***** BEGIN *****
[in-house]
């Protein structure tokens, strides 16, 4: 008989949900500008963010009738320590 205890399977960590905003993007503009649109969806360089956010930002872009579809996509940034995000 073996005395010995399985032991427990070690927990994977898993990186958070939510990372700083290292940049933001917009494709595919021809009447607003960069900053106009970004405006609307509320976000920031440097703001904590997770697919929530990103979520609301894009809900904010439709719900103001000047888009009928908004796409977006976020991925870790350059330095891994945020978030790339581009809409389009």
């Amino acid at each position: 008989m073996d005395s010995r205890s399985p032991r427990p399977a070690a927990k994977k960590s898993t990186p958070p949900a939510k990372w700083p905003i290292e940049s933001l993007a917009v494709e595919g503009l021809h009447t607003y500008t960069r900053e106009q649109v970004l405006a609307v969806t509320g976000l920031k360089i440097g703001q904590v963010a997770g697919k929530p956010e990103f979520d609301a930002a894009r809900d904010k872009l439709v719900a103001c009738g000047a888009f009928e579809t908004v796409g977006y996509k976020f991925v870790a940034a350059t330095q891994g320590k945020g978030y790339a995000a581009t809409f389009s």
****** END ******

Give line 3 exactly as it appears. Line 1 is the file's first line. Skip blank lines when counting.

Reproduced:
């Amino acid at each position: 008989m073996d005395s010995r205890s399985p032991r427990p399977a070690a927990k994977k960590s898993t990186p958070p949900a939510k990372w700083p905003i290292e940049s933001l993007a917009v494709e595919g503009l021809h009447t607003y500008t960069r900053e106009q649109v970004l405006a609307v969806t509320g976000l920031k360089i440097g703001q904590v963010a997770g697919k929530p956010e990103f979520d609301a930002a894009r809900d904010k872009l439709v719900a103001c009738g000047a888009f009928e579809t908004v796409g977006y996509k976020f991925v870790a940034a350059t330095q891994g320590k945020g978030y790339a995000a581009t809409f389009s």